ESU and St. Matthew’s Church Offer Food Pantry for Students Who Are “Food Insecure”
In the spring of 2016, some staff and administrators at ESU began hearing, anecdotally, of students who were going without meals; foregoing food in order to pay rent or other necessities.
Naturally this raised concern, and Nancy Weaver, Ph.D., assistant to the vice president for student affairs & office of student conduct and community standards, met with Doreen M. Tobin, D.Ed., vice president for student affairs, to look deeper into this situation. “We asked a bit more and found that even though they may have a job and are going to college, once a student prioritized his or her expenses, sometimes food was on the bottom of the list,” said Dr. Weaver.
Last June, administrators and faculty developed a survey about food insecurity. This speaks to either not having a sufficient amount of food each day, or not having nutritious choices for meals, as cheaper foods are easily available but nutritionally vacant. The survey went out to the entire student population via email blast. “We got tremendous feedback and found that there are some students who do not have the financial means to eat regularly or nutritionally. It’s disturbing,” added Weaver. “It’s extremely important that we do what we can to support them.”
The light bulb went off when ESU administrators realized that the nearby Church of St. Matthew had been seeking to interact more with students. The new ESU Catholic campus minister, Joe Sudano, said, “Throughout the summer, university administration and the Office of Student Affairs had been meeting with us at St. Matthew’s Church in an effort to create and implement a partnership and plan.”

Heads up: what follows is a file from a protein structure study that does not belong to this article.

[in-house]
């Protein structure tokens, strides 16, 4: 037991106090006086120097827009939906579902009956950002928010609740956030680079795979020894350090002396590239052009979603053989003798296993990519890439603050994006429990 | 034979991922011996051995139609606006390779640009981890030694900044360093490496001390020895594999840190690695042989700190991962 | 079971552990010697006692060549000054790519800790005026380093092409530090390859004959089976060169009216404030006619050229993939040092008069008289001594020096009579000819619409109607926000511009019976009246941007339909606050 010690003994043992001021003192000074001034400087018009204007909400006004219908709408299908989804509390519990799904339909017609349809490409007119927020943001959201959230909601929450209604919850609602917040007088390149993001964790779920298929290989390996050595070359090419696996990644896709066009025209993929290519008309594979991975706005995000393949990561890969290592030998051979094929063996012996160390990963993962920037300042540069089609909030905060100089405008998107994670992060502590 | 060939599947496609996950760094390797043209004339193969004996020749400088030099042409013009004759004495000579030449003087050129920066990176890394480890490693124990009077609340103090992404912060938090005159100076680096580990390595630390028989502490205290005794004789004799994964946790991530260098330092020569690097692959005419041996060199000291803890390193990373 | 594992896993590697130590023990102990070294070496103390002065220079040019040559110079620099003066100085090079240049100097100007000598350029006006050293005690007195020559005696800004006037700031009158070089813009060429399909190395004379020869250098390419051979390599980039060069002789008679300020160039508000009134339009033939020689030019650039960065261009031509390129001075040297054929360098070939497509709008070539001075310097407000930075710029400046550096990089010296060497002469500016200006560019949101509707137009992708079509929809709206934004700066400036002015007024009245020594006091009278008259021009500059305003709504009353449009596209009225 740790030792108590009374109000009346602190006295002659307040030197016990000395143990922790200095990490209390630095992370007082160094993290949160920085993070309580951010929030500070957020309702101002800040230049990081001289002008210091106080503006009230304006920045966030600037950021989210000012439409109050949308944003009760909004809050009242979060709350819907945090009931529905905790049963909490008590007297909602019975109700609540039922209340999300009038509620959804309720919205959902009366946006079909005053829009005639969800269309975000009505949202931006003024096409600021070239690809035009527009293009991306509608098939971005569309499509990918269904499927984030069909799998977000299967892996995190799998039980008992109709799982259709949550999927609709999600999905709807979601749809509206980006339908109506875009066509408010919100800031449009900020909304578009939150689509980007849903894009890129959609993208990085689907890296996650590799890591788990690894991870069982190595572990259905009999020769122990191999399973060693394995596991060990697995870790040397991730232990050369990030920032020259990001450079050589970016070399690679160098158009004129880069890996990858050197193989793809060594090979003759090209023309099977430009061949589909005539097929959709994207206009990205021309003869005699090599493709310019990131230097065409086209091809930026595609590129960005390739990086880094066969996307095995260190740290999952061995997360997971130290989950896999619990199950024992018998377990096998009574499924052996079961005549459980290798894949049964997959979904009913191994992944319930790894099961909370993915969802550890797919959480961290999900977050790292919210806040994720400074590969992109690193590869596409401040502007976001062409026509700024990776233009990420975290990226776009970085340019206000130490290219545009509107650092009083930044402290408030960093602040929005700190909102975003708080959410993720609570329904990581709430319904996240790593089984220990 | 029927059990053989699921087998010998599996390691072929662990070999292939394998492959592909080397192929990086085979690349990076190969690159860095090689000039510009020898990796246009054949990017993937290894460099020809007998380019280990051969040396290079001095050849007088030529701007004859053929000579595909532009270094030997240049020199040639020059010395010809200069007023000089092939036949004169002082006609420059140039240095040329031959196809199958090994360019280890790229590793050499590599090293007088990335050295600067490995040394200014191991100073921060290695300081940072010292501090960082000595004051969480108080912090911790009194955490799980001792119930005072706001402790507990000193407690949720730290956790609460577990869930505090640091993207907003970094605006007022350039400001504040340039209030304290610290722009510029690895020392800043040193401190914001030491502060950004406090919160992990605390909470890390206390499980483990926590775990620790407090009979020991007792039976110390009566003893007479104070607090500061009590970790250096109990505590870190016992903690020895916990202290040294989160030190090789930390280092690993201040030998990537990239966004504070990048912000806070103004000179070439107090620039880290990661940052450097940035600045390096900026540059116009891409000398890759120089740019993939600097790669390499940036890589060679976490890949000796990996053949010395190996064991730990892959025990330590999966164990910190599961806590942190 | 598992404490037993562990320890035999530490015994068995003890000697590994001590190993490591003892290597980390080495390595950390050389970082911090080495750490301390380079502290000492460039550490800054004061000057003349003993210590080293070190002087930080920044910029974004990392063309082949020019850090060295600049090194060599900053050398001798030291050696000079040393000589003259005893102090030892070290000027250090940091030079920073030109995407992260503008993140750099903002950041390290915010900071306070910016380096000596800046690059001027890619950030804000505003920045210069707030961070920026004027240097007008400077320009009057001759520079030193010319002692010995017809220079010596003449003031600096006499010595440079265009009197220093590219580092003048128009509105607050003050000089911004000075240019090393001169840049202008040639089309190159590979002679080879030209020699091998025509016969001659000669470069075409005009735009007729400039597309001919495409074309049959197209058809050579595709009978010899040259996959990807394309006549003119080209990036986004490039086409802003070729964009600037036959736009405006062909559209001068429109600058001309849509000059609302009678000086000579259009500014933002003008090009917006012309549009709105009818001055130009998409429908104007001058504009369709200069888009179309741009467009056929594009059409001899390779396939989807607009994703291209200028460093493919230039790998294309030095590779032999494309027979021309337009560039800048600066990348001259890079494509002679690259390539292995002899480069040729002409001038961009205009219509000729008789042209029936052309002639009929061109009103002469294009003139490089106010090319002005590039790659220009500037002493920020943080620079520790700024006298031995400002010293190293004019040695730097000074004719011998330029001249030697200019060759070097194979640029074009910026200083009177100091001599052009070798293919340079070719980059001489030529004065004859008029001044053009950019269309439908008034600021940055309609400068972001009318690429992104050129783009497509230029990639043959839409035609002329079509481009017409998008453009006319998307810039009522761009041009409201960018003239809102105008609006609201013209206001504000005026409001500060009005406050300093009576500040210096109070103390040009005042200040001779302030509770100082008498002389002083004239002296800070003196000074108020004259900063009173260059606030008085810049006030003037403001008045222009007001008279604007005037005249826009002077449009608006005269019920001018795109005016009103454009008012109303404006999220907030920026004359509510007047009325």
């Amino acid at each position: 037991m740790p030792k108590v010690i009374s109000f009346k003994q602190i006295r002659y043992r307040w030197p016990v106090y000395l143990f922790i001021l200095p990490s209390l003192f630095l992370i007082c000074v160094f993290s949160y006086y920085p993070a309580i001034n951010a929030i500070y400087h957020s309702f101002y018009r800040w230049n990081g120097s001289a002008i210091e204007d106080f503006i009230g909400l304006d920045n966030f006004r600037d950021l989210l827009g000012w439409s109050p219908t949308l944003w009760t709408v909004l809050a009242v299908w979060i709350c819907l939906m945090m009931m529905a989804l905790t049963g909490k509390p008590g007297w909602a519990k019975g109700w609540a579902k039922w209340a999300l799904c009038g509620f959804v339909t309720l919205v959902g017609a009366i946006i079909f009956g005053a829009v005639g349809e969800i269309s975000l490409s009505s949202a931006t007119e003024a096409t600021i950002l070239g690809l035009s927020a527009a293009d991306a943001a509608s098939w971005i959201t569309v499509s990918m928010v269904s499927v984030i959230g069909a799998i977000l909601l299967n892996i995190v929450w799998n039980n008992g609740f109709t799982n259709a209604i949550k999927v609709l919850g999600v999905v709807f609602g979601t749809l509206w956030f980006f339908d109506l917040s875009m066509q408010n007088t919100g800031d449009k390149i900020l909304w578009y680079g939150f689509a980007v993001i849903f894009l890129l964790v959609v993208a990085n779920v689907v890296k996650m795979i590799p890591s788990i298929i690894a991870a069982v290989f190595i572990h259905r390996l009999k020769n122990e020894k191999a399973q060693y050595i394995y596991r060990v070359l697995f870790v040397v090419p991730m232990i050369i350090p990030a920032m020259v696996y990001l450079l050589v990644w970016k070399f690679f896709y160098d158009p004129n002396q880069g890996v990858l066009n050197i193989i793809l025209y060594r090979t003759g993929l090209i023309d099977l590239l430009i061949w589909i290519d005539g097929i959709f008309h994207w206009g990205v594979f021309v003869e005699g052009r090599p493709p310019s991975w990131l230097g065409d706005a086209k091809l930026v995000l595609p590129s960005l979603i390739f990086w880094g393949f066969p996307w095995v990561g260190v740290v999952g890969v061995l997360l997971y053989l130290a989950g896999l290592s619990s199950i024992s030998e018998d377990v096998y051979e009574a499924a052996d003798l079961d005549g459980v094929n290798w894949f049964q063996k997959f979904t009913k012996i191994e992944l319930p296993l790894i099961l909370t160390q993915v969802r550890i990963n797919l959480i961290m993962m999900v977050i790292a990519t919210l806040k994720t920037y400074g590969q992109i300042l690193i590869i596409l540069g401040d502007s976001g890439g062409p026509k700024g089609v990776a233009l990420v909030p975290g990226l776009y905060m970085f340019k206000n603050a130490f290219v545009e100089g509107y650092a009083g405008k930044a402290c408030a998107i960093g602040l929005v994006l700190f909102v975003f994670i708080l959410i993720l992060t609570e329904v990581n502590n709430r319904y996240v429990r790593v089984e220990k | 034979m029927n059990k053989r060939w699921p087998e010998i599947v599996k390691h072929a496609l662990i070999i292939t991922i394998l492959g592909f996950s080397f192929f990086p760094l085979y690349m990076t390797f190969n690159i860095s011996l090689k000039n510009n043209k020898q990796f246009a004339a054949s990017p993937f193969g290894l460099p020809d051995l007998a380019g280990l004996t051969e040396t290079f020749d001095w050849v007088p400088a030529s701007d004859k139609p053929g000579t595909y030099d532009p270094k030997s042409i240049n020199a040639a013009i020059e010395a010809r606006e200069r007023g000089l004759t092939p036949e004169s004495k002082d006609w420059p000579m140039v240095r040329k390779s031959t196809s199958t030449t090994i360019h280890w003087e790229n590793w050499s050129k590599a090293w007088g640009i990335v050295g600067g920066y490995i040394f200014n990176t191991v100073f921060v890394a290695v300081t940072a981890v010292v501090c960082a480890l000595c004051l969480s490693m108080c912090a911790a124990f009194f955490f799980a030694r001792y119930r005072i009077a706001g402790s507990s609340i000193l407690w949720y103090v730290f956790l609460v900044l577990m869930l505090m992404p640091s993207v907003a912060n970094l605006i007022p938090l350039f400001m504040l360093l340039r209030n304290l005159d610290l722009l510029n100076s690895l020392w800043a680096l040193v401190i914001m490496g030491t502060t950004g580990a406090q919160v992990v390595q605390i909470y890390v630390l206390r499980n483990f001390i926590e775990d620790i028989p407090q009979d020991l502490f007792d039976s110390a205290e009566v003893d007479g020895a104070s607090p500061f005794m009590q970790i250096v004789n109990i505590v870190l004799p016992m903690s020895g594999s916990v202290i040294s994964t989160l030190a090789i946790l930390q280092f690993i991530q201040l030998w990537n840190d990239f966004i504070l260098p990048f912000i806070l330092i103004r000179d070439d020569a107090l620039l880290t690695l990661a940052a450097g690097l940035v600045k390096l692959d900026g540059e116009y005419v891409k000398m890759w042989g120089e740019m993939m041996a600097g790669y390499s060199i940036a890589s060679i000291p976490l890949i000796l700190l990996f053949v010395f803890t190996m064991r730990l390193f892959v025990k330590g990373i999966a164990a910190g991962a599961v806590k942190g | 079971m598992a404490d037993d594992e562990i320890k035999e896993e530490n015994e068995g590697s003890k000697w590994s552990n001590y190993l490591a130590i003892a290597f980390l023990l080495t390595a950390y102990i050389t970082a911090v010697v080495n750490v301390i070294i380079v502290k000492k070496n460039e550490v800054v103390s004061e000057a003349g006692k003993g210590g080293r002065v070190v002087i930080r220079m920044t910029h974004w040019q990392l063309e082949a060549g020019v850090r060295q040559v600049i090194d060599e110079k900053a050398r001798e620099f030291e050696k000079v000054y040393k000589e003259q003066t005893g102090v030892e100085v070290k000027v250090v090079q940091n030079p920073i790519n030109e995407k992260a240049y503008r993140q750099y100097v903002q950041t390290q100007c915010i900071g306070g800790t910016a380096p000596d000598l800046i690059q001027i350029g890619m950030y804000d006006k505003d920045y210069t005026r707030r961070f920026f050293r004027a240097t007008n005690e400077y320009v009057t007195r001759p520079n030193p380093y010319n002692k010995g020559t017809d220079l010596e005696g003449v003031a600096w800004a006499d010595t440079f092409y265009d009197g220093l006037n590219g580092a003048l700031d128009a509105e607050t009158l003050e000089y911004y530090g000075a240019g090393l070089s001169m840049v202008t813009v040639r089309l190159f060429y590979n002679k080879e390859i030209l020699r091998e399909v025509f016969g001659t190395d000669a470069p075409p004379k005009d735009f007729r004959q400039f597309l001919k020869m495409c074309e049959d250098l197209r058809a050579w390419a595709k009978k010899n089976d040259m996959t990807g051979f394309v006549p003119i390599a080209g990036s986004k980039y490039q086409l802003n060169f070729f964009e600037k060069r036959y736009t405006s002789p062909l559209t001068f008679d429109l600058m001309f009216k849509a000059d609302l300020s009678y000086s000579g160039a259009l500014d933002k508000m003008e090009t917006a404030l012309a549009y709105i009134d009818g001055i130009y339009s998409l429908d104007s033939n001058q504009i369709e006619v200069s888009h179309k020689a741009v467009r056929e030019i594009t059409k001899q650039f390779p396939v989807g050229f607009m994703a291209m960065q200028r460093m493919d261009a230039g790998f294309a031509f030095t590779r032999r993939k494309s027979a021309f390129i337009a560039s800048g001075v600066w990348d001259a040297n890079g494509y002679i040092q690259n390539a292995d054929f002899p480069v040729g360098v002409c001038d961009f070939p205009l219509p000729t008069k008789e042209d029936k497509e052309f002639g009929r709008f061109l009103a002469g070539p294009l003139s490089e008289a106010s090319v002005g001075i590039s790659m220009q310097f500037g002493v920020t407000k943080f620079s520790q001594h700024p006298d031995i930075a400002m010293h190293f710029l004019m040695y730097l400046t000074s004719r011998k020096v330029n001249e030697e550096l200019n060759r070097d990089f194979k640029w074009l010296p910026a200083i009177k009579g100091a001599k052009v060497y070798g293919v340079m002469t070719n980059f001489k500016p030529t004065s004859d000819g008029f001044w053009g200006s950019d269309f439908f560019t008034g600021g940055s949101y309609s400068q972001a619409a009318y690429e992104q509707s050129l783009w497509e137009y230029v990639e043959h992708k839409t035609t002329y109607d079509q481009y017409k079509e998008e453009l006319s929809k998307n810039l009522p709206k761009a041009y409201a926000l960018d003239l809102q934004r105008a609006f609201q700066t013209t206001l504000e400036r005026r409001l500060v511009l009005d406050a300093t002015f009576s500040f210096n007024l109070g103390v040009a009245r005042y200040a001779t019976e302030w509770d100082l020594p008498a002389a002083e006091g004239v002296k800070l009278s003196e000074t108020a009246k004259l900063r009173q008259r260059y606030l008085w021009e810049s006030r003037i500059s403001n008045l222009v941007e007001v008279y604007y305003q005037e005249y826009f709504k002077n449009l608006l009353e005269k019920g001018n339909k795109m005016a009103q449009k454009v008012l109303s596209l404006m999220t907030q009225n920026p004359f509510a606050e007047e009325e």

The existing food pantry at St. Matthew’s was able to be utilized, and starting September 15, the new Warrior Food Pantry will be open on Fridays from 3-5 p.m. during the school semester, exclusively for ESU students. Those who need food who are not on campus on Fridays can also use an emergency food pantry which will be established shortly at the University Center.
For the sake of confidentiality for the students in need, the pantry will be staffed by volunteer retired faculty. The pantry is not sponsored or underwritten by any funds; in fact, said Sudano, “it runs solely on donations of non-perishable food items and volunteers’ time, and God’s grace, of course.” The pantry itself is completely non-denominational and students do not need to be a member of the parish.
It’s anonymous, and students can avail themselves of the food by showing their ESU ID; this is not to identify themselves, but just to show they are eligible, and for administrators to gauge student need.
“So far, we have boxes in 20 different buildings on campus, including residence halls to collect non-perishable food,” said Dr. Weaver. “We asked everybody to bring one food item. It could be a can of soup or green beans, a box of macaroni and cheese, or peanut butter.” Anybody who wants to help can collect food items or provide donations of funds or gift cards. “We don’t need people to sign up. We just need to get the word out,” Weaver said.
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